"But does this man of little faith know what true suffering is?" Cardinal Zen asked. "The brothers and sisters of the Chinese mainland are not afraid of being reduced to poverty, of being put in prison, of shedding their blood: their greatest suffering is to see themselves betrayed by 'family'."
The Hong Kong cardinal contended that Cardinal Parolin had manipulated Pope Benedict XVI's 2007 letter to Chinese Catholics in the interview published Jan. 31 at Vatican Insider.
While Cardinal Parolin cited Benedict XVI's rejection of any solution that involves "an ongoing conflict with the legitimate civil authorities," Cardinal Zen said these remarks were "concealing" that the letter immediately continued: "at the same time, though, compliance with those authorities is not acceptable when they interfere unduly in matters regarding the faith and discipline of the Church."
Cardinal Zen also cited Pope Francis' remarks to Asian bishops during his World Youth Day visit to Korea: "the prerequisite of dialogue is consistency with one's own identity."
The cardinal cited the words of a Vatican source who spoke to Reuters about the deal under consideration: "We are like birds in a cage, but the cage can become larger, we are asking for all the room possible."
In Cardinal Zen's view, "the real problem is not whether the cage is small or large, but who is in this cage."
"The clandestine believers are not in it. But now they want to force them as well to enter it, in such a way that they too may be 'reconciled' with those who are already inside!" he said. "Of course, in the cage are persons who find themselves trapped there, but also servile and overbearing persons who find themselves inside quite willingly."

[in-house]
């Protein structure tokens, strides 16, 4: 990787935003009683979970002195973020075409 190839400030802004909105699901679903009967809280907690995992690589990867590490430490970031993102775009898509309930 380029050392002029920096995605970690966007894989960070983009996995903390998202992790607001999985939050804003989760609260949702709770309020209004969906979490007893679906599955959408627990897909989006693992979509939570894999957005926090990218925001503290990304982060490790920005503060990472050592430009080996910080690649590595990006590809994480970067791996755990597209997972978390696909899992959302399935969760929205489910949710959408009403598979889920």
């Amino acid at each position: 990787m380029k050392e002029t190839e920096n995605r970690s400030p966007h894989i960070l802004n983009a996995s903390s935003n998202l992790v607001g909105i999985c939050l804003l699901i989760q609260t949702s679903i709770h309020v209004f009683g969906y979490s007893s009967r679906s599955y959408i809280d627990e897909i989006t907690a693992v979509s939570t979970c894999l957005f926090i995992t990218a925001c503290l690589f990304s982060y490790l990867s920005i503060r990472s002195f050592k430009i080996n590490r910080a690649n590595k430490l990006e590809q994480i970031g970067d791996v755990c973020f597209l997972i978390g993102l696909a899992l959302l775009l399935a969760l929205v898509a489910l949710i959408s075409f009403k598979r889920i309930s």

As an aside, Cardinal Zen remarked that he has said in the past "in China there is only one Church and that all believers, both of the official Church and of the clandestine, love the Pope." He then added: "but now I no longer dare to say this."
He said he had discussed his opinions on dialogue to Pope Francis in a private audience three years before.
"When I told him that, objectively speaking, the official Church of the Chinese mainland is schismatic (in that it has an autonomous administration independent of the Holy See and dependent on the government), the Pope replied: 'Of course!'" the cardinal recounted.
Cardinal Zen said the Vatican's Jan. 30 response to his comments prompted some to visit or phone him to comfort him after the response, which he characterized as an "accusation."
(Story continues below)
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"But they misunderstood, because I do not need to be comforted. It would have been better for them to have gone to comfort that spokesman. He is the one who is a bird in a cage, forced to carry out such an embarrassing function (and he was certainly reading what had been written by others)."
The cardinal agreed with a commentator in the South China Morning Post that the Vatican has to "readjust its worldly diplomacy, whatever its spiritual preferences."
Yet the cardinal added: "But they are not only preferences, they are nonnegotiable principles!"